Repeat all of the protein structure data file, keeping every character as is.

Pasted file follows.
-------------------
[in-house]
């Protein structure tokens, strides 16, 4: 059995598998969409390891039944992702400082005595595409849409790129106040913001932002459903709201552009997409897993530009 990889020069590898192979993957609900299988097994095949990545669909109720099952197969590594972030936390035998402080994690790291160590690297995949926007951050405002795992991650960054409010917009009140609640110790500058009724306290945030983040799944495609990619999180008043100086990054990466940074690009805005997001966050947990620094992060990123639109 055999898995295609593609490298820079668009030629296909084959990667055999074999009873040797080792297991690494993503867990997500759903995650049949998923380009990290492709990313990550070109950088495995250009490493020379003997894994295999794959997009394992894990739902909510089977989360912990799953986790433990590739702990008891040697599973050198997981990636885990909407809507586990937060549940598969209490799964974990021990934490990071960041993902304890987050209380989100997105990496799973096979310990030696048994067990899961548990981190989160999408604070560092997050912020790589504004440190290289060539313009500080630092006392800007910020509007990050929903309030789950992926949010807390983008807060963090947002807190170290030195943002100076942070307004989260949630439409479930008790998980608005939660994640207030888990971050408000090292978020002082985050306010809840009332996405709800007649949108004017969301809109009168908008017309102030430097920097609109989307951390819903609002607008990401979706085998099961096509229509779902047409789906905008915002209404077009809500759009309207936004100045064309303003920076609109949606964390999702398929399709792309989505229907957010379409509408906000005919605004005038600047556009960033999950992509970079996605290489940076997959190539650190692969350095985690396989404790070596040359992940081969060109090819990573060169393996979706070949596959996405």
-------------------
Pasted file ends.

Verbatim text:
[in-house]
């Protein structure tokens, strides 16, 4: 059995598998969409390891039944992702400082005595595409849409790129106040913001932002459903709201552009997409897993530009 990889020069590898192979993957609900299988097994095949990545669909109720099952197969590594972030936390035998402080994690790291160590690297995949926007951050405002795992991650960054409010917009009140609640110790500058009724306290945030983040799944495609990619999180008043100086990054990466940074690009805005997001966050947990620094992060990123639109 055999898995295609593609490298820079668009030629296909084959990667055999074999009873040797080792297991690494993503867990997500759903995650049949998923380009990290492709990313990550070109950088495995250009490493020379003997894994295999794959997009394992894990739902909510089977989360912990799953986790433990590739702990008891040697599973050198997981990636885990909407809507586990937060549940598969209490799964974990021990934490990071960041993902304890987050209380989100997105990496799973096979310990030696048994067990899961548990981190989160999408604070560092997050912020790589504004440190290289060539313009500080630092006392800007910020509007990050929903309030789950992926949010807390983008807060963090947002807190170290030195943002100076942070307004989260949630439409479930008790998980608005939660994640207030888990971050408000090292978020002082985050306010809840009332996405709800007649949108004017969301809109009168908008017309102030430097920097609109989307951390819903609002607008990401979706085998099961096509229509779902047409789906905008915002209404077009809500759009309207936004100045064309303003920076609109949606964390999702398929399709792309989505229907957010379409509408906000005919605004005038600047556009960033999950992509970079996605290489940076997959190539650190692969350095985690396989404790070596040359992940081969060109090819990573060169393996979706070949596959996405």